We know the climate is changing because that’s what climate models tell us. But what exactly is a climate model, and are they cutting-edge science or modelling madness?
What is a climate model?
Climate models are used to describe the behaviour of all, or part, of the earth’s climate.
They can be simple computer programs that describe one or more components of the climate in a specific location (how temperature changes with cloud cover in Hobart, for example). Or they can be immensely complex systems that attempt to describe the behaviour of the earth’s entire climate system.
Models that simulate the climate of the entire earth are called general circulation models, or GCMs.
The two major components of the climate are the atmosphere and the ocean. Other elements include sea ice, land surface, snow cover, lakes and rivers.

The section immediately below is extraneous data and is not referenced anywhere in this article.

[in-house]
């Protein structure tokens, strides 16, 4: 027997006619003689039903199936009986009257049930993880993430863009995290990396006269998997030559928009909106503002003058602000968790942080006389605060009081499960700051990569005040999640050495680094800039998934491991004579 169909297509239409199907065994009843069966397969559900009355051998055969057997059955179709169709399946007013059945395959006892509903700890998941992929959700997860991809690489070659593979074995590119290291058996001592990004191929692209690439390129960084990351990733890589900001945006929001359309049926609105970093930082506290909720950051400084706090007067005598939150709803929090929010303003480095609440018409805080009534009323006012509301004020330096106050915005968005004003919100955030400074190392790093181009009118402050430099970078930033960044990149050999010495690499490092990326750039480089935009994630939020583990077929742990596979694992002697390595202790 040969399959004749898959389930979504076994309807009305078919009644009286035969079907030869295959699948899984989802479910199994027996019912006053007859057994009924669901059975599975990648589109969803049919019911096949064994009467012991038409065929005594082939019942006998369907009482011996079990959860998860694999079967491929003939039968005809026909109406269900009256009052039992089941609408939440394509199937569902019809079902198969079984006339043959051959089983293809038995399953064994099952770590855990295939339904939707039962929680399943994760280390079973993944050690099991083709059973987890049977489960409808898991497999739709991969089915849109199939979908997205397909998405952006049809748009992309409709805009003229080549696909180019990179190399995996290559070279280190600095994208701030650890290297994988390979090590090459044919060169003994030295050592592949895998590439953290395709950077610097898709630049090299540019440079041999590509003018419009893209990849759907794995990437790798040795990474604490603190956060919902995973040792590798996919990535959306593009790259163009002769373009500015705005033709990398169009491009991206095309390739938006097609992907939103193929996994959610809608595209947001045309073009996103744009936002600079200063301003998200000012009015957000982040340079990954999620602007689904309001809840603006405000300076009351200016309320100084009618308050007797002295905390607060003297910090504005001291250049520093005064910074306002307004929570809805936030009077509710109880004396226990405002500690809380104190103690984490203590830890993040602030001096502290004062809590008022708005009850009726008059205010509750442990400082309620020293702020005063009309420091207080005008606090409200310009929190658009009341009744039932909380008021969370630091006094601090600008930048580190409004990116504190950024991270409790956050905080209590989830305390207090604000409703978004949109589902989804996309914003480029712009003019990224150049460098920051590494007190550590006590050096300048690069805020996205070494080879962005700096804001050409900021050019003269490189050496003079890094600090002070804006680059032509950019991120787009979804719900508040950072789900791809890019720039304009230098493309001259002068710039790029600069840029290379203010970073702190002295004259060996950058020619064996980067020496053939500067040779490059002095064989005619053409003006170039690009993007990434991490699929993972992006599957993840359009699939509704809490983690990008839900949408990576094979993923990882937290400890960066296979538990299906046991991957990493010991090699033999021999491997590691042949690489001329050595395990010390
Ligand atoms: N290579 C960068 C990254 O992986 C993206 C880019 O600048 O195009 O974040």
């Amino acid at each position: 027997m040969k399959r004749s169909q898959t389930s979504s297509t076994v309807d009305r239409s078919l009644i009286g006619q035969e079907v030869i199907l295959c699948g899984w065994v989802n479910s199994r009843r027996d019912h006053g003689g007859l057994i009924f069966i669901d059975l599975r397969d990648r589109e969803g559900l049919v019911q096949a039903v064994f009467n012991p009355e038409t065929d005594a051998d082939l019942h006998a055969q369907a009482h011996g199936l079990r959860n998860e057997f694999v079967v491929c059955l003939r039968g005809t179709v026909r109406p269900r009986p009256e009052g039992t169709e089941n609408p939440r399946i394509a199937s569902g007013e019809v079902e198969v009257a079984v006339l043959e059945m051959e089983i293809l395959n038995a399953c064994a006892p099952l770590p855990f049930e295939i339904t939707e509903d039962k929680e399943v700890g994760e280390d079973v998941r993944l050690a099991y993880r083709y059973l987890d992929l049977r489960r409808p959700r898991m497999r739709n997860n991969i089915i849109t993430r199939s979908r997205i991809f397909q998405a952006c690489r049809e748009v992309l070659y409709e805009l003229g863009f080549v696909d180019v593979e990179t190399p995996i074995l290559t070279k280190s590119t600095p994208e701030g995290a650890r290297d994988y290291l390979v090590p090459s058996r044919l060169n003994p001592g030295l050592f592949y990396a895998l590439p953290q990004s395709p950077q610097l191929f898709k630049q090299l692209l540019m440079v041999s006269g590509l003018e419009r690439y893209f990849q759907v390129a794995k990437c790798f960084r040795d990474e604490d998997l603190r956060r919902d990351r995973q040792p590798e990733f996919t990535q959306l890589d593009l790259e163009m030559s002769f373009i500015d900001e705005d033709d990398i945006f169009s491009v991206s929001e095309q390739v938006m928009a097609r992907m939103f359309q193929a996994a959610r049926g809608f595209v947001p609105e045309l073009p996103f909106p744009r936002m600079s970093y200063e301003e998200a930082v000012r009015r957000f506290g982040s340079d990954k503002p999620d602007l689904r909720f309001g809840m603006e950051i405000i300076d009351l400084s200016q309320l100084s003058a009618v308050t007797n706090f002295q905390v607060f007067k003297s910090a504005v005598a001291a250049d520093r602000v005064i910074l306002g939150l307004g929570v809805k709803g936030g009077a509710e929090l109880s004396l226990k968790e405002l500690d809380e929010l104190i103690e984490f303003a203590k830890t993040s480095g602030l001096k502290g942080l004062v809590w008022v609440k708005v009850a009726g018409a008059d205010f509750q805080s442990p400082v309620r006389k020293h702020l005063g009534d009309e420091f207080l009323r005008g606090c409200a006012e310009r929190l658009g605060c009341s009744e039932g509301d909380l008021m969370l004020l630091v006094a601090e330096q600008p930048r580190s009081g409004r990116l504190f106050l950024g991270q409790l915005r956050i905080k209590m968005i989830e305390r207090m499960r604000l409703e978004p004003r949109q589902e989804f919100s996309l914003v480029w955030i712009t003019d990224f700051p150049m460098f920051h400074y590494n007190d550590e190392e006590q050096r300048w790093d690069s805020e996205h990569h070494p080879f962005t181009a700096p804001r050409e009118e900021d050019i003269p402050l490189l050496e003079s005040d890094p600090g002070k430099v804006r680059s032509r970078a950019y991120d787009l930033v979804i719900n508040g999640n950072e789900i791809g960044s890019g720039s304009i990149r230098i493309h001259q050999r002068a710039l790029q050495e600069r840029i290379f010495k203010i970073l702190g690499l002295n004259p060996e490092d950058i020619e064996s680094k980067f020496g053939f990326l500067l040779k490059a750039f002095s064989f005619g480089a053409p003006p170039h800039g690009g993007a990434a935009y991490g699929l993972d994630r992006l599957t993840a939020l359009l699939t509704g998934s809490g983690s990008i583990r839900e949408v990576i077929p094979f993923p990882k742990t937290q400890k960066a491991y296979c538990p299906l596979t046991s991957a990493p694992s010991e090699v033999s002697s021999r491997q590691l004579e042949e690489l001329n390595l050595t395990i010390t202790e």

The movements of the atmosphere and ocean currents are described using the Navier-Stokes equations.
These mathematical equations have been used for more than 200 years to describe the movement of fluids. As well as being used to model climate systems, these equations are used by engineers to describe water flow in pipes and air flow around objects such as aeroplane wings.
Can we predict the future?
The future state of the climate has been of interest to people for thousands of years. The Babylonians used cloud patterns to forecast the weather as far back as 650 BC, and Chinese and Indian astronomers independently developed weather prediction methods by 300 BC.
The practice of using a mathematical model to predict the weather has been around since the 1920s, but it wasn’t until the advent of computers in the 1950s that numerical weather predictions first produced realistic results. The first GCMs were developed in the late 1960s.